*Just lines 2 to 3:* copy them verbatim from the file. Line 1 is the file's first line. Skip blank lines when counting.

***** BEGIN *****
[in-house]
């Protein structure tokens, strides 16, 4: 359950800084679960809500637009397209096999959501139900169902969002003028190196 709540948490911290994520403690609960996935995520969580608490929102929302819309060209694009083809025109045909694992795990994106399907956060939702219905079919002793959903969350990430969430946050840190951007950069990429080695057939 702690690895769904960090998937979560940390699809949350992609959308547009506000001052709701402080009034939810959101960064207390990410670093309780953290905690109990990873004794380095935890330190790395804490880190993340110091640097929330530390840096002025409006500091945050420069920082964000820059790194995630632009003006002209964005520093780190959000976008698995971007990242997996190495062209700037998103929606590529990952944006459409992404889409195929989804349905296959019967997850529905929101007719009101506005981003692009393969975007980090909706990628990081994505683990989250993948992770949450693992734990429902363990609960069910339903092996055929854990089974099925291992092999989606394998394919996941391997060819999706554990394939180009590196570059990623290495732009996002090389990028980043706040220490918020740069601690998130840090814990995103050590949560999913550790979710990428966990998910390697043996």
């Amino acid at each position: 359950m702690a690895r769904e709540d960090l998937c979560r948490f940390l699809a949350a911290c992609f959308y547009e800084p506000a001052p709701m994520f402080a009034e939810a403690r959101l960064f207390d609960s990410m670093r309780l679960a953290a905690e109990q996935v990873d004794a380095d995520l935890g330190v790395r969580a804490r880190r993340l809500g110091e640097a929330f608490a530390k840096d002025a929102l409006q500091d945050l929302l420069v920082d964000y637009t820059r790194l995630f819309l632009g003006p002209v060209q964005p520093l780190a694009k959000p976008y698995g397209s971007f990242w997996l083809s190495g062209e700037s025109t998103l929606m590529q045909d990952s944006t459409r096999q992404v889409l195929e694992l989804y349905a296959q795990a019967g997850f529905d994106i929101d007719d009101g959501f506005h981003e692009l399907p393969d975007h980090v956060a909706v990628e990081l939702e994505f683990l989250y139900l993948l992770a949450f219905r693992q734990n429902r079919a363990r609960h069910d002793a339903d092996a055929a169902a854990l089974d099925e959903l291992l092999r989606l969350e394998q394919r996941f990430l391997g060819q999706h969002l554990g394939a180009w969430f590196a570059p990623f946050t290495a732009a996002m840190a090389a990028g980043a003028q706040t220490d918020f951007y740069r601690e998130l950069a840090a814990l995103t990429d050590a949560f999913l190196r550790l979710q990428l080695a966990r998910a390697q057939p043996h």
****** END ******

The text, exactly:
């Protein structure tokens, strides 16, 4: 359950800084679960809500637009397209096999959501139900169902969002003028190196 709540948490911290994520403690609960996935995520969580608490929102929302819309060209694009083809025109045909694992795990994106399907956060939702219905079919002793959903969350990430969430946050840190951007950069990429080695057939 702690690895769904960090998937979560940390699809949350992609959308547009506000001052709701402080009034939810959101960064207390990410670093309780953290905690109990990873004794380095935890330190790395804490880190993340110091640097929330530390840096002025409006500091945050420069920082964000820059790194995630632009003006002209964005520093780190959000976008698995971007990242997996190495062209700037998103929606590529990952944006459409992404889409195929989804349905296959019967997850529905929101007719009101506005981003692009393969975007980090909706990628990081994505683990989250993948992770949450693992734990429902363990609960069910339903092996055929854990089974099925291992092999989606394998394919996941391997060819999706554990394939180009590196570059990623290495732009996002090389990028980043706040220490918020740069601690998130840090814990995103050590949560999913550790979710990428966990998910390697043996």
């Amino acid at each position: 359950m702690a690895r769904e709540d960090l998937c979560r948490f940390l699809a949350a911290c992609f959308y547009e800084p506000a001052p709701m994520f402080a009034e939810a403690r959101l960064f207390d609960s990410m670093r309780l679960a953290a905690e109990q996935v990873d004794a380095d995520l935890g330190v790395r969580a804490r880190r993340l809500g110091e640097a929330f608490a530390k840096d002025a929102l409006q500091d945050l929302l420069v920082d964000y637009t820059r790194l995630f819309l632009g003006p002209v060209q964005p520093l780190a694009k959000p976008y698995g397209s971007f990242w997996l083809s190495g062209e700037s025109t998103l929606m590529q045909d990952s944006t459409r096999q992404v889409l195929e694992l989804y349905a296959q795990a019967g997850f529905d994106i929101d007719d009101g959501f506005h981003e692009l399907p393969d975007h980090v956060a909706v990628e990081l939702e994505f683990l989250y139900l993948l992770a949450f219905r693992q734990n429902r079919a363990r609960h069910d002793a339903d092996a055929a169902a854990l089974d099925e959903l291992l092999r989606l969350e394998q394919r996941f990430l391997g060819q999706h969002l554990g394939a180009w969430f590196a570059p990623f946050t290495a732009a996002m840190a090389a990028g980043a003028q706040t220490d918020f951007y740069r601690e998130l950069a840090a814990l995103t990429d050590a949560f999913l190196r550790l979710q990428l080695a966990r998910a390697q057939p043996h």